LIBRAL: a new word for a new initiative
|Agricultural or rural history – call it what you may – has been slow to take advantage of the digital age. We all know that there is a wealth of historical literature we would like to access, but it is locked in libraries. Even inveterate book-users have to admit that digitised texts are often easier to use and their infinite seachability is capable of revealing information that indexes or speed-reading cannot. So searches on ‘carrot fly’ or ‘harvest home’ or ‘maids’ can produce dividends.|
But isn’t all this already out there?
The Core Historical Literature of Agriculture based at the Charles Mann Library, Cornell University, is well-established but it concentrates on American literature. There have been plans for similar initiatives in Britain, but even good intentions to digitise the General Views – surely entry-level stuff – have come to nothing. Whilst this talking has gone on, a great deal of the older literature – including most of the General Views – have been made available on the Internet by American University libraries who have been busy digitising their older collections. But a systematic search proved that finding what you want can be tricky, coverage is patchy and scattered, and some volumes cannot be downloaded and must be read online. It may be a long time before comprehensive coverage is achieved.The LIBrary of Rural and Agricultural Literature (LIBRAL) is, in the first instance at least, a public, open-access resource, including publications through to about 1950, after which copyright issues become more difficult to negotiate. As a first step, LIBRAL 1.0 provides direct access to the already-digitised literature we found on the Internet during the search we commissioned last summer.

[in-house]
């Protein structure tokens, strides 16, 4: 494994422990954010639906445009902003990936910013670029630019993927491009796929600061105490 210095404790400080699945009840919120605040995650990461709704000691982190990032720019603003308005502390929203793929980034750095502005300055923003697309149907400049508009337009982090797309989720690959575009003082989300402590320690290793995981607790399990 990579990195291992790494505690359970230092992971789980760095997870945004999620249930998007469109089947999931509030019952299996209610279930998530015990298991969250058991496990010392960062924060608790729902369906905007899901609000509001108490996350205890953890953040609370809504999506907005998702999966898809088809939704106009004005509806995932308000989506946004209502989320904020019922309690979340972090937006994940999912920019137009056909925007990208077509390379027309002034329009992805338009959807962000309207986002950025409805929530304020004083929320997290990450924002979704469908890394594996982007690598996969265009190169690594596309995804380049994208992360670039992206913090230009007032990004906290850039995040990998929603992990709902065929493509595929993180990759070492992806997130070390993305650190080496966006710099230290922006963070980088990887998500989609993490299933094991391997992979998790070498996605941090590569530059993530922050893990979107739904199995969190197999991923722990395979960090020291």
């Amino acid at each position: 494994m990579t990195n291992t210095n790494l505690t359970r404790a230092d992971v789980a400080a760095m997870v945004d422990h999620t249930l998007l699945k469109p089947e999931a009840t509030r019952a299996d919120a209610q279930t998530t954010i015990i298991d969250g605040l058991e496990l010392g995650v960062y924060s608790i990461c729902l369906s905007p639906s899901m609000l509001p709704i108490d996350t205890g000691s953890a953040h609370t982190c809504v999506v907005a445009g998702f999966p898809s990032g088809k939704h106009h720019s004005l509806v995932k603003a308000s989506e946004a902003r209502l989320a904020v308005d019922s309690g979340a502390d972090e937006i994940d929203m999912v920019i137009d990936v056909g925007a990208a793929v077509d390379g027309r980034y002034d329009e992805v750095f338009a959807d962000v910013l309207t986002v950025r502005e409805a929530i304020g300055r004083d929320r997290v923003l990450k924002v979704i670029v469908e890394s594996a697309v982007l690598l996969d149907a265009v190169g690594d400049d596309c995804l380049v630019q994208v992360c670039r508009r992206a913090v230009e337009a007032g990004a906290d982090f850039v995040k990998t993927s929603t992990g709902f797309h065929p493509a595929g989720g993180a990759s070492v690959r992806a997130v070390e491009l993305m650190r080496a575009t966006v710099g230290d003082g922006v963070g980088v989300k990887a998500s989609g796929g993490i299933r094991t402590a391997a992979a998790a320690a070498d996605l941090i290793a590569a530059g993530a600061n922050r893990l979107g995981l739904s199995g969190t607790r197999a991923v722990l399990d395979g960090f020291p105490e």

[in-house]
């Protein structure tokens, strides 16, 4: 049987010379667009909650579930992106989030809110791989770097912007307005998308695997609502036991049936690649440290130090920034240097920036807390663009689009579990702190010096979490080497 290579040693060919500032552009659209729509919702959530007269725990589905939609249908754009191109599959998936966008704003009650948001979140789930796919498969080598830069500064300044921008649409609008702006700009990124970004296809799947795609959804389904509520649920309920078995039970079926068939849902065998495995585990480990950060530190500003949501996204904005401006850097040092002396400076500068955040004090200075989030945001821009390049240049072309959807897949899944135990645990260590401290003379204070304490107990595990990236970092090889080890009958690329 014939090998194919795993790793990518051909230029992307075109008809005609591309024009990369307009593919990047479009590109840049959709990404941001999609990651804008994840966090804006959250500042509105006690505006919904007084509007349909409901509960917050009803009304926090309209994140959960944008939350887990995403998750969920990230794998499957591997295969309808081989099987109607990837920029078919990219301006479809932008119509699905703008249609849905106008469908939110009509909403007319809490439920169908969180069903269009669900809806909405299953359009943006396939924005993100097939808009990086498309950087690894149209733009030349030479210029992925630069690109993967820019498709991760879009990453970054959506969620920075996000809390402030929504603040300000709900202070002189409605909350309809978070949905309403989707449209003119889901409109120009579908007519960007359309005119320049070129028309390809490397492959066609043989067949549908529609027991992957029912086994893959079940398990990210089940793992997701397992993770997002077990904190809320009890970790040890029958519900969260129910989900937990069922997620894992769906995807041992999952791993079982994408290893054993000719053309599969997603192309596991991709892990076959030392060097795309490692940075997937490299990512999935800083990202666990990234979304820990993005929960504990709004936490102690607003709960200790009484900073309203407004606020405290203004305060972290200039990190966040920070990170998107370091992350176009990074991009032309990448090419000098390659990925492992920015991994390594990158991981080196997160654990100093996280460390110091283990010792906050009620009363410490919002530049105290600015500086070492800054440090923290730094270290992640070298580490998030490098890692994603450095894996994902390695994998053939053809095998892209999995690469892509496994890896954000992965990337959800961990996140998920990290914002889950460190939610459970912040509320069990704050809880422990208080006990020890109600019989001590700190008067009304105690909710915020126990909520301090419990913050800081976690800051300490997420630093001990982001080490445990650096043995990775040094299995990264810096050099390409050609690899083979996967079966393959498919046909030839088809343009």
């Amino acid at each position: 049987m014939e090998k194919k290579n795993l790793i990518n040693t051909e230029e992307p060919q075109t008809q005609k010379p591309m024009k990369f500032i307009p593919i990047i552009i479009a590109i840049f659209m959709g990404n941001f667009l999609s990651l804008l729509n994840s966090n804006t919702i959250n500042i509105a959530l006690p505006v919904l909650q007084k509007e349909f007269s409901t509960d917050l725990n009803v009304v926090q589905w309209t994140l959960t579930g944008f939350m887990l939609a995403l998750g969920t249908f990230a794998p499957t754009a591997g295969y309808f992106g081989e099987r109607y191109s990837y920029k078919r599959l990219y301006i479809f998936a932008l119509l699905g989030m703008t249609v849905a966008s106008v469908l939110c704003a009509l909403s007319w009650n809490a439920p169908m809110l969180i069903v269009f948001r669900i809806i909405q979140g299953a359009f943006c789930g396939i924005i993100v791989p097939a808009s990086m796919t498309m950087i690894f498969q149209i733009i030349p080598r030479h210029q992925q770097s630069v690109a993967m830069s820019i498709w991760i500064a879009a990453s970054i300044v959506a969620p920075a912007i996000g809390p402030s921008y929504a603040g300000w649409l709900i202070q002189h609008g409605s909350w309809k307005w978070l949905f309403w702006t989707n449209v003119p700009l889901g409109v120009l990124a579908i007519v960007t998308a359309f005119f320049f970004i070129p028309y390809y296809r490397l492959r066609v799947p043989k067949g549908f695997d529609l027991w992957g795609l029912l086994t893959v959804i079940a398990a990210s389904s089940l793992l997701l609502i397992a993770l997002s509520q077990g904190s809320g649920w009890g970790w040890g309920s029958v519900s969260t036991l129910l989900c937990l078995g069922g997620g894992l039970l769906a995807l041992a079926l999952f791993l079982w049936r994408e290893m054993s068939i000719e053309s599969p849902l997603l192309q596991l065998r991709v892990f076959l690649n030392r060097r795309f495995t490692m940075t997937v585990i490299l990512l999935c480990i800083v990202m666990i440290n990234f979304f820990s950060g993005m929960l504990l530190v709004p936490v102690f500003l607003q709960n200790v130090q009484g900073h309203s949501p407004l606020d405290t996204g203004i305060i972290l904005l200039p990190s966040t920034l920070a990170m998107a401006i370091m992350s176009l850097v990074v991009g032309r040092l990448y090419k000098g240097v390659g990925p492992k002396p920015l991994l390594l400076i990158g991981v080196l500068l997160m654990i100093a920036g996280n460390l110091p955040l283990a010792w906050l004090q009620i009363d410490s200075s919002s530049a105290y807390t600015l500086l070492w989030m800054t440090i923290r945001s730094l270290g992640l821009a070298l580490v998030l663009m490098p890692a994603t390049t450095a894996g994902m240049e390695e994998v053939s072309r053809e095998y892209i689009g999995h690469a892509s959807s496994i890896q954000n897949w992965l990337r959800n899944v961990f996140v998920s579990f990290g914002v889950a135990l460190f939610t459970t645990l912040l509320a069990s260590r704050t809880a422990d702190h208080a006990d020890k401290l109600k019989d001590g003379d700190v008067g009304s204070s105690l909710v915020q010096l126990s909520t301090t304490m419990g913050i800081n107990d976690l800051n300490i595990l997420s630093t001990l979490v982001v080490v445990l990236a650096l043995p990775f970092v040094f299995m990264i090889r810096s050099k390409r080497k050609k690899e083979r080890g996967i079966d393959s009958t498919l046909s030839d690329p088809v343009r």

Over the last few months we have scanned and digitised about 200 titles and they are now available on the LIBRAL test site. We have many further digitised volumes to put on the site, including many from the former RASE Library.
Can you help?
Do you have materials in your collection which we could scan and digitise? Don’t send us anything yet but do let us know what you may be able to lend. Scanning is not a destructive process: modern scanning software does not even require the page to be flat as it can correct for a degree of curvature (as well as automatically remove fingers and weights from images!)
What literature do you want to see digitised?
Should we concentrate on county materials, or farming encyclopedias, or the farming press? Are there particular things that you would like to use in teaching that we could usefully prioritise? Do let us know.
Please send us your comments, suggestions and offers of help.